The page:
With the Labour Day weekend a new year begins. School starts again, people are back from vacation and things get busy. At church the choir starts back up, various programmes get started again and life gets busy and back up to full speed. In Ontario this year we have our provincial election.
One of the things I look forward to in the fall is choir starting again. The first rehearsal was on Thursday and today was the first service back. One of the pieces we sang this morning I hadn’t seen before Thursday, and the other I had never sang before as a first tenor. I have said it before, and I will say it again, that singing in the choir has helped me with transitioning my speaking voice. Singing in a choir, and singing in general, helps with control of pitch, placement of the voice and breathing. When singing one is conscious of the sound being produced, something that is critical in transitioning one’s voice.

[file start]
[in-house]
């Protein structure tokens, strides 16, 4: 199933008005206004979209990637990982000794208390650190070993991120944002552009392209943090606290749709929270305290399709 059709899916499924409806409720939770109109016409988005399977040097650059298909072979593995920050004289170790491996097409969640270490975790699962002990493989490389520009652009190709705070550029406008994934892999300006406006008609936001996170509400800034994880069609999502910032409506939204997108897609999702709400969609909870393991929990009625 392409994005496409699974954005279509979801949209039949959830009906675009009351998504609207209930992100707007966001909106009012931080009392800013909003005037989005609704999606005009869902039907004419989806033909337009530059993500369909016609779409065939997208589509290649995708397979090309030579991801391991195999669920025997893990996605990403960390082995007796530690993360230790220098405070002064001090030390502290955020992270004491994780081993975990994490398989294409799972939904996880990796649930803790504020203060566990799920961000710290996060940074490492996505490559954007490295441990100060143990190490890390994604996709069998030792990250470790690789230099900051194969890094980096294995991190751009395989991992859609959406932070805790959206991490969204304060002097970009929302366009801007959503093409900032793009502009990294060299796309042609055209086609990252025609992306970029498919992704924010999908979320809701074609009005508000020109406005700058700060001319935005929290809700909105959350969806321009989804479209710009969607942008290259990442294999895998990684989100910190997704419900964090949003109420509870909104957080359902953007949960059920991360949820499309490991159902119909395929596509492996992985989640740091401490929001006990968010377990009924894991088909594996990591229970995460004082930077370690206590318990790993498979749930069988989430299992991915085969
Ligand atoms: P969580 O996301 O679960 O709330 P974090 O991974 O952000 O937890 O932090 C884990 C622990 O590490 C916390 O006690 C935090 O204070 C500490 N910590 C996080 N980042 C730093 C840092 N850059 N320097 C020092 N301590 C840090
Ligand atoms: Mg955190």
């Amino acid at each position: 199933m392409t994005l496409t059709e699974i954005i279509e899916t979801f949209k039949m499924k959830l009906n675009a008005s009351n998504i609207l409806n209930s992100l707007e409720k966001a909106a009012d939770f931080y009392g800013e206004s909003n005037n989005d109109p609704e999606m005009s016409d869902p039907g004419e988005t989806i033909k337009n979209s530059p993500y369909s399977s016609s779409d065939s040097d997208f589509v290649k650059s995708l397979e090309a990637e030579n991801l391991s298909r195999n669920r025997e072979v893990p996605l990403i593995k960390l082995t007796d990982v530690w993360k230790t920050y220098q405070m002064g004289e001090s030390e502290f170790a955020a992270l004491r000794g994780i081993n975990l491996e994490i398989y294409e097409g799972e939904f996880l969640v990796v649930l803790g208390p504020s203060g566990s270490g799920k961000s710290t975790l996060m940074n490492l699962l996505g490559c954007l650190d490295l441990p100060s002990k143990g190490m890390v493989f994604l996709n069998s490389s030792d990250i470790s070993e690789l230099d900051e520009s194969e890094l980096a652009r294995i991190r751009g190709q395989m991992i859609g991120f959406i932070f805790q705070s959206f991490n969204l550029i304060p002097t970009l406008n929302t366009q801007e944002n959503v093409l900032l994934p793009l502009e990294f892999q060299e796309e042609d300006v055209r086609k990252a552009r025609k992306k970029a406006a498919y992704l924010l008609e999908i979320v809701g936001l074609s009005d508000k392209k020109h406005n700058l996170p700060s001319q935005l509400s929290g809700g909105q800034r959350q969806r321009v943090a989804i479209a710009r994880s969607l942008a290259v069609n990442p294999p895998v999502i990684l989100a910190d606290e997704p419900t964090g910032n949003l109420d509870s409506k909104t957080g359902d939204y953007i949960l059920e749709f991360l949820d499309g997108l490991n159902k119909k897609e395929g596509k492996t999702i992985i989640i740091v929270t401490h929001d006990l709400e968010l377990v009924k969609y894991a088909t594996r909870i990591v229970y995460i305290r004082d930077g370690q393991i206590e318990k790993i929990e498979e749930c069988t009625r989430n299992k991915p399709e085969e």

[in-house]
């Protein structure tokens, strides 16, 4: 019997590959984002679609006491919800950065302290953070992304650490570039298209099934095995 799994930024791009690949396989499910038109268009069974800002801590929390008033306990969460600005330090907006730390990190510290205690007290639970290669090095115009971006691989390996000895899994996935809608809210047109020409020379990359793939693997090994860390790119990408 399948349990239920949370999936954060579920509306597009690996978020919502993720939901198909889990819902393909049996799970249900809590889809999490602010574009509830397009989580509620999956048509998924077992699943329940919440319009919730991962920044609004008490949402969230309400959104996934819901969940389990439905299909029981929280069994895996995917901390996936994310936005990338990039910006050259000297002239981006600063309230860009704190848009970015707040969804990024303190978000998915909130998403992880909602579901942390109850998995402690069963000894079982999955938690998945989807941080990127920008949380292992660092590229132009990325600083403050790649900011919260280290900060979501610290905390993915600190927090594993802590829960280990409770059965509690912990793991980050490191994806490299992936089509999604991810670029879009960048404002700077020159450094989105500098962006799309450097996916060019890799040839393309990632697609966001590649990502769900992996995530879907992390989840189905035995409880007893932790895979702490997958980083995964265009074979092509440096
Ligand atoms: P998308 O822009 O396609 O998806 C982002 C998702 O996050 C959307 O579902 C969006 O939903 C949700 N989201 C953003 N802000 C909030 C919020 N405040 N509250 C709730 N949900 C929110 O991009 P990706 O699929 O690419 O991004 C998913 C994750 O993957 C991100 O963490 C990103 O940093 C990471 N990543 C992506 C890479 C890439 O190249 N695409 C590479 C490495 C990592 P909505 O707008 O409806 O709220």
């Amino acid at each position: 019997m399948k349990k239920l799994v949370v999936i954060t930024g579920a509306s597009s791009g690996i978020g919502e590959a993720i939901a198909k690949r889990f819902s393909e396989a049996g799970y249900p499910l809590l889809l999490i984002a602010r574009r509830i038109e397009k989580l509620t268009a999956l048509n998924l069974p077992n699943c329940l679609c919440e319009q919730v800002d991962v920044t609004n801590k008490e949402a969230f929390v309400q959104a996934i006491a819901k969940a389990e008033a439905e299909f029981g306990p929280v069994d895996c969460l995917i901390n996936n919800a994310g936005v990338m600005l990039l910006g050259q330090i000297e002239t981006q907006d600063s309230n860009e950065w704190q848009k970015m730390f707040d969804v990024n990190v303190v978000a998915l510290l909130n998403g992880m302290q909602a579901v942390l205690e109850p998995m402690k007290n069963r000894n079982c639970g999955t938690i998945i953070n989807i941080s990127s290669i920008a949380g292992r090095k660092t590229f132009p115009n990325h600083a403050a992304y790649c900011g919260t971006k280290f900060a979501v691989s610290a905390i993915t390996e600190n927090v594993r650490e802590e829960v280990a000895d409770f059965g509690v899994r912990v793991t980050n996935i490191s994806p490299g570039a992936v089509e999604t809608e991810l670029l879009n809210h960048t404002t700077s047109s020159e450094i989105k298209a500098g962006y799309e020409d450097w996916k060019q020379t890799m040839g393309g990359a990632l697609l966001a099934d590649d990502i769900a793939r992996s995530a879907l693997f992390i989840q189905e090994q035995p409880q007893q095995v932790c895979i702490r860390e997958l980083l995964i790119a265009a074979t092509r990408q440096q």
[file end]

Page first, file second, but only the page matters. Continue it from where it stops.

I am blessed with a good vocal range, on the upper end I hit the A above middle C and on the lower end can reach the G or even the F at the bottom of the bass clef. In years past I could even get as low as an E, but I have not tried in quite some time. Prior to last September I had always sung baritone or bass singing first or second as required. When I was in Toronto and Gananoque I sang bass in the church choir, I was also part of the Cantabile Men’s Chorus in it’s inaugural season singing baritone. From January to May 2010 I sang bass at St. John’s in Ottawa. Most of what I know is singing baritone/bass. With singing new music the switch to tenor isn’t a problem, one gets used to reading the different line fairly quickly. Singing familiar music, however, is different. I find that I tend to gravitate to the part that I know, the music, the rhythm, the notes. For music that is very familiar, that I can do pretty much from memory as a bass, it takes extra effort not to go into automatic and ignore the sheet music and just sing what I know. Re-learning this music, while a challenge, will only help strengthen me as a musician and, who knows, maybe one day I’ll end up singing bass again for a few things if needed.